Restaurants and Wine Lists

September 24, 2016 10:49 am / by

It has been a very long time since I have posted on Chez Lloyd but I have been meaning for some time to reflect on the combination of food and wine at restaurants. These comments, of course, reflect my own experience and I welcome alternative viewpoints.

I rarely eat out these days as I have an extensive cellar of my own wines and I enjoy cooking so fine dining accompanied by wines to match is a regular feature chez nous but another reason I rarely eat out is that I find so many experiences frankly disappointing. It is rare, in my experience, to get a good combination of excellent cuisine accompanied by an exciting wine list. Often the food is great and the wine list disappointing and sometimes, albeit far less frequently, the wine list is stunning but the food is mediocre. Most Michelin-starred restaurants do offer the appropriate combination of course but the problem with such restaurants is that affordable wines at the lower end of the list are often, in my opinion, not quite up to matching the excellence of the food and wines that do require a mortgage to buy at such restaurants! Don’t get me wrong I have loved nearly all starred restaurants I have been to but my wallet always takes a huge hit on such occasions.

It was my birthday yesterday and my wife took me out for dinner to a restaurant that has been receiving rave reviews. No Man’s Grace in Chandos Road, Bristol was voted “Best Newcomer 2015″ at the Bristol Good Food Awards in June 2015; it received a Michelin Bib Gourmand in September 2015 and was named one of “the top 25 coolest restaurants in the UK” by the Times in November 2015. With such accolades I was looking forward to trying the menu out for the first time. As always I look at the wine list before going. The list is described on their website as “unusual, exciting and uniquely chosen for No Man’ Grace.” The first thing of note is that there is no champagne by the glass; the only bubbly available by the glass is a NV Prosecco and I must admit I have an immediate, negative reaction to so-called fine dining restaurants that don’t offer a decent house champagne by the glass. I have no quibbles with the sparkling wines on offer as a whole – just the fact that only Prosecco is available by the glass. The wine list itself is certainly unusual but I would hardly call it exciting. I thought long and hard about bringing wine from my own cellar but did not really want to pay corkage (which, to be fair, is a very reasonable £15 a bottle). My wife and I went for the eight course tasting menu at a reasonable £45 per head; an accompanying wine flight is available at £35 per head but I did not find the wines chosen particularly inspiring so I opted for a couple of glasses of Hopler, Gruner Veltliner 2014 to accompany the fish courses and a bottle of Howard Park, Miamup Cabernet Sauvignon 2011 to accompany the main course of venison. The latter was the second most expensive red wine on the list at £36 a bottle. The wine list itself was undoubtedly reasonably priced but I was generally disappointed. The wine I had was particularly disappointing – overbearing, cloying fruit with little sophistication. I have some Australian CS in my cellar at £9.99 a bottle which is much better! This is not meant to be a restaurant review so I won’t dwell any longer on this particular restaurant – my point is simply that the wine list, compared to the food on offer, was not great.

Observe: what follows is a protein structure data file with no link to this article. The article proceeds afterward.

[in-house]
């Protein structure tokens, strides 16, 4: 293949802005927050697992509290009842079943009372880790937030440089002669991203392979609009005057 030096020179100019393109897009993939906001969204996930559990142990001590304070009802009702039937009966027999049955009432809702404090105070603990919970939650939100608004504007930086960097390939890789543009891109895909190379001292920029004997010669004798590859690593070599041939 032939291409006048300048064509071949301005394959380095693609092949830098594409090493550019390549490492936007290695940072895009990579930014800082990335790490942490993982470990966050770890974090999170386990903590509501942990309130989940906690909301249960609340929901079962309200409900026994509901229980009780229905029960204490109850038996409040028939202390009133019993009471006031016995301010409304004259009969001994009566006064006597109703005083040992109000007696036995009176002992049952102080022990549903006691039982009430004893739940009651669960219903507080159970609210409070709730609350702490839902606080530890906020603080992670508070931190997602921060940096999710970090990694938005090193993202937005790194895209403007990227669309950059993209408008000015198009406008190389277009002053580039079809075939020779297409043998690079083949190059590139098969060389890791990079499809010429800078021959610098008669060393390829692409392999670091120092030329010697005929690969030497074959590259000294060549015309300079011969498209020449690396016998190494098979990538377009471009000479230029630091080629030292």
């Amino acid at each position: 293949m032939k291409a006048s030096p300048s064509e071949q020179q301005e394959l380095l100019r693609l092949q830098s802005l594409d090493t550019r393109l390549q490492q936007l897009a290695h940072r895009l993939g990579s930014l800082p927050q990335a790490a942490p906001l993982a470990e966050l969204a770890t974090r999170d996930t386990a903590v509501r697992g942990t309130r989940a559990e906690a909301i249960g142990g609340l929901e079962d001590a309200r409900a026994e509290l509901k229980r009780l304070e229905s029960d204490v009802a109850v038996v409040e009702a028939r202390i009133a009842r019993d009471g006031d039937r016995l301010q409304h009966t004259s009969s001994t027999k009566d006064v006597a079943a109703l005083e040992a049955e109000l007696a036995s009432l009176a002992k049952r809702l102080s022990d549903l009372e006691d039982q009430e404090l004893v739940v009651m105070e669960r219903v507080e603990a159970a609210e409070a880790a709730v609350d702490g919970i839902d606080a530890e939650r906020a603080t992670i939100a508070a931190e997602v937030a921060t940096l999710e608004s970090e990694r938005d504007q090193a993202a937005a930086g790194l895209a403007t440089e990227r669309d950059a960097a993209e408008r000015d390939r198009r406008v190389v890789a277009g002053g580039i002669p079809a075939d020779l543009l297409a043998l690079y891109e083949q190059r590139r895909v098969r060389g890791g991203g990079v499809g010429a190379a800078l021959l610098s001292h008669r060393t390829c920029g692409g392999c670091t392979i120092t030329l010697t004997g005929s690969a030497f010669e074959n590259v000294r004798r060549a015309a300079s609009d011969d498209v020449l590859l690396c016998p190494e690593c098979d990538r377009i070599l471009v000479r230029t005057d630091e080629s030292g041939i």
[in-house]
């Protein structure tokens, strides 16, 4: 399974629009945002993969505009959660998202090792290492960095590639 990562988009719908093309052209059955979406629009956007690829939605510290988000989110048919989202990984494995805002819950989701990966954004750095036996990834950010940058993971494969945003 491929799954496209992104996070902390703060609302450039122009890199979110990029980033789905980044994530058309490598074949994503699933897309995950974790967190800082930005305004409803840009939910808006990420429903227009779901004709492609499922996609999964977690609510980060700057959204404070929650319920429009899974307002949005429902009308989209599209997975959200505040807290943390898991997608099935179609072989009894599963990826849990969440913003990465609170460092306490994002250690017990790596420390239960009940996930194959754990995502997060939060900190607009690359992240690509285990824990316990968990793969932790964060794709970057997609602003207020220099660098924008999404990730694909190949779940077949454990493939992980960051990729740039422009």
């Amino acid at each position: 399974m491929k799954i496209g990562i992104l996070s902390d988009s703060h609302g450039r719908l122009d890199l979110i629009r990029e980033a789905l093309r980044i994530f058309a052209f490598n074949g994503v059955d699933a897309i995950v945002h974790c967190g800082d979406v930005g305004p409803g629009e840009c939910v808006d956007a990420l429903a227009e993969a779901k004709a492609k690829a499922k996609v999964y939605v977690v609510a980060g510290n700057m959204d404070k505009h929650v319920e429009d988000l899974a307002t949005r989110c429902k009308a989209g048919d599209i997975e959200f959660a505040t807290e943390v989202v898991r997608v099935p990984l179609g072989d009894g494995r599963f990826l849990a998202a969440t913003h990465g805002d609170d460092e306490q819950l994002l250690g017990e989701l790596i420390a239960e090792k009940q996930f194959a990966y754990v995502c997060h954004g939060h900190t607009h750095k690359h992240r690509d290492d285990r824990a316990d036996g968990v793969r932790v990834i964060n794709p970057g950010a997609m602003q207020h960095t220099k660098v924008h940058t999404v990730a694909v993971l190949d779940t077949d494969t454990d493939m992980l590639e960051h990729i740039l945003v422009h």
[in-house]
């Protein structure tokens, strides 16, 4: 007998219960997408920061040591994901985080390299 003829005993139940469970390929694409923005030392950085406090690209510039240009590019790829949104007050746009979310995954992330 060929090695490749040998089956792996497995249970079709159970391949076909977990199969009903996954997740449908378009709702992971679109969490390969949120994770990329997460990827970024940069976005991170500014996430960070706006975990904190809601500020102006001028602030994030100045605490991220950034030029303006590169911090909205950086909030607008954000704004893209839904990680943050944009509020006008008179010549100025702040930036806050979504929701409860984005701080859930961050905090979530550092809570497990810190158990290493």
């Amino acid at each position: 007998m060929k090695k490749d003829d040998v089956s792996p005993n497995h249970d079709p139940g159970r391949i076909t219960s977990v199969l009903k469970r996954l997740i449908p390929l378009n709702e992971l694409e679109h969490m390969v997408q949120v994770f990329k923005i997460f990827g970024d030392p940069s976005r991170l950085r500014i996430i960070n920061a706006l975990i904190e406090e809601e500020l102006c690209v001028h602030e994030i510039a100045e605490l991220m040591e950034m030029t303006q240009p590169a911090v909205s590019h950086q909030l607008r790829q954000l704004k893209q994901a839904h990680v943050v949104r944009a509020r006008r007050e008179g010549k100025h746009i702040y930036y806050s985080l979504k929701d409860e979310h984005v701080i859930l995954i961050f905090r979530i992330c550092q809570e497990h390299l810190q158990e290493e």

A rare example of the opposite (where the wine list is excellent but the food not so great) is the Annexe in Birmingham. This is a quirky restaurant with an ambience that both myself and my dining companion loved. The wine list is astonishing with some amazing wines at prices which make me wonder why similar wines fetch such a high premium at starred restaurants (and of course they do champagne by the glass) and the food menu certainly looks exciting but in reality the execution of the dishes we had left a lot to be desired.

So my experience is regularly decent food but a problematic wine list or, occasionally, a great wine list but the quality of the food does not do justice to the wines on offer. Surprisingly, some of my best experiences have come from chains where I am not expecting much from either the food or the wine list but am surprised by some of the wines on offer at such establishments. For example, Pizza Express used to have a decent Valpolicella Ripasso and still have a perfectly drinkable Gavi di Gavi on their list. Carluccio’s at Cabot Circus in Bristol also has a decent Gavi and a drinkable Amarone at only £36 a bottle. Brasserie Blanc, likewise, can usually be relied on for  some decent wines on the list.

I have to conclude with reference to a restaurant which has never disappointed. Ronnie’s of Thornbury, which was the 2009 Good Food Guide Restaurant of the year, offers an exciting menu combined with one of the most sensible wine lists I have ever experienced. Ron Faulkner, the Chef Patron, knows his wines and this shows! The wine list is not huge but the wines complement the food extraordinarily well and has wines at sensible price levels. It is the restaurant I return to with great anticipation and I have never been disappointed.



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